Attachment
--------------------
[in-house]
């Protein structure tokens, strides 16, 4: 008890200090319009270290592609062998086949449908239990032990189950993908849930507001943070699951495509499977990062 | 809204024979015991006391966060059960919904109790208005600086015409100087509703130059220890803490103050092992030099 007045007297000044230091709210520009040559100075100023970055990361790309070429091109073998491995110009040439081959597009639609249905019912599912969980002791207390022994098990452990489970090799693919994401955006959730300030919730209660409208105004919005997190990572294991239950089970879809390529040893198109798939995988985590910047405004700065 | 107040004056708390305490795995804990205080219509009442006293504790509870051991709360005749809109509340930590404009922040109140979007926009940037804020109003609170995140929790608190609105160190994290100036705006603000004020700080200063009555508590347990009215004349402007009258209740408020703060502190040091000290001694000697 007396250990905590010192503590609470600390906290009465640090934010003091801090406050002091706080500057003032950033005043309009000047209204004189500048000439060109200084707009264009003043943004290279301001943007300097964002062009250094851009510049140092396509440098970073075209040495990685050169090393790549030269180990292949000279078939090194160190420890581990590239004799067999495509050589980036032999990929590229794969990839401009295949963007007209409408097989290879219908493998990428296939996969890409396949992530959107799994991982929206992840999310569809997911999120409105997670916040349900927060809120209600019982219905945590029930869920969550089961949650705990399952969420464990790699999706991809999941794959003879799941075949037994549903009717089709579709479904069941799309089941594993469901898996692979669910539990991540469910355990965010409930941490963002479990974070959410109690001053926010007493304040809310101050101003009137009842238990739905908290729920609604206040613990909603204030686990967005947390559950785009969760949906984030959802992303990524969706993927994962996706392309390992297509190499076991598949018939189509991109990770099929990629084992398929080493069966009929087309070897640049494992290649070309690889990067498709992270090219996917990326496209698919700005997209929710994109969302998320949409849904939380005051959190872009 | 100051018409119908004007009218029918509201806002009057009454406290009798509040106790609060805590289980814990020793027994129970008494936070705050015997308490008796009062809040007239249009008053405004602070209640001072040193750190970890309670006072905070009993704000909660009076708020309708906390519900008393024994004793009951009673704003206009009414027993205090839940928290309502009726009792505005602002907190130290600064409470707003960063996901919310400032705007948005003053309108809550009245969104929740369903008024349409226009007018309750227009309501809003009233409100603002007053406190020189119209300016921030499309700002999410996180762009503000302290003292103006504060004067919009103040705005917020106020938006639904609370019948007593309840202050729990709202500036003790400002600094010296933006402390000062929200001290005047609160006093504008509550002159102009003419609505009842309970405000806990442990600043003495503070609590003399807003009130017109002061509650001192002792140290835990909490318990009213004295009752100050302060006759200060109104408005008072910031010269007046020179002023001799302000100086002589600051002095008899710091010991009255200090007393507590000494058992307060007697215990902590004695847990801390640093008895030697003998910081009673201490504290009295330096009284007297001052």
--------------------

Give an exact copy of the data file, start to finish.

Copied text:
[in-house]
């Protein structure tokens, strides 16, 4: 008890200090319009270290592609062998086949449908239990032990189950993908849930507001943070699951495509499977990062 | 809204024979015991006391966060059960919904109790208005600086015409100087509703130059220890803490103050092992030099 007045007297000044230091709210520009040559100075100023970055990361790309070429091109073998491995110009040439081959597009639609249905019912599912969980002791207390022994098990452990489970090799693919994401955006959730300030919730209660409208105004919005997190990572294991239950089970879809390529040893198109798939995988985590910047405004700065 | 107040004056708390305490795995804990205080219509009442006293504790509870051991709360005749809109509340930590404009922040109140979007926009940037804020109003609170995140929790608190609105160190994290100036705006603000004020700080200063009555508590347990009215004349402007009258209740408020703060502190040091000290001694000697 007396250990905590010192503590609470600390906290009465640090934010003091801090406050002091706080500057003032950033005043309009000047209204004189500048000439060109200084707009264009003043943004290279301001943007300097964002062009250094851009510049140092396509440098970073075209040495990685050169090393790549030269180990292949000279078939090194160190420890581990590239004799067999495509050589980036032999990929590229794969990839401009295949963007007209409408097989290879219908493998990428296939996969890409396949992530959107799994991982929206992840999310569809997911999120409105997670916040349900927060809120209600019982219905945590029930869920969550089961949650705990399952969420464990790699999706991809999941794959003879799941075949037994549903009717089709579709479904069941799309089941594993469901898996692979669910539990991540469910355990965010409930941490963002479990974070959410109690001053926010007493304040809310101050101003009137009842238990739905908290729920609604206040613990909603204030686990967005947390559950785009969760949906984030959802992303990524969706993927994962996706392309390992297509190499076991598949018939189509991109990770099929990629084992398929080493069966009929087309070897640049494992290649070309690889990067498709992270090219996917990326496209698919700005997209929710994109969302998320949409849904939380005051959190872009 | 100051018409119908004007009218029918509201806002009057009454406290009798509040106790609060805590289980814990020793027994129970008494936070705050015997308490008796009062809040007239249009008053405004602070209640001072040193750190970890309670006072905070009993704000909660009076708020309708906390519900008393024994004793009951009673704003206009009414027993205090839940928290309502009726009792505005602002907190130290600064409470707003960063996901919310400032705007948005003053309108809550009245969104929740369903008024349409226009007018309750227009309501809003009233409100603002007053406190020189119209300016921030499309700002999410996180762009503000302290003292103006504060004067919009103040705005917020106020938006639904609370019948007593309840202050729990709202500036003790400002600094010296933006402390000062929200001290005047609160006093504008509550002159102009003419609505009842309970405000806990442990600043003495503070609590003399807003009130017109002061509650001192002792140290835990909490318990009213004295009752100050302060006759200060109104408005008072910031010269007046020179002023001799302000100086002589600051002095008899710091010991009255200090007393507590000494058992307060007697215990902590004695847990801390640093008895030697003998910081009673201490504290009295330096009284007297001052």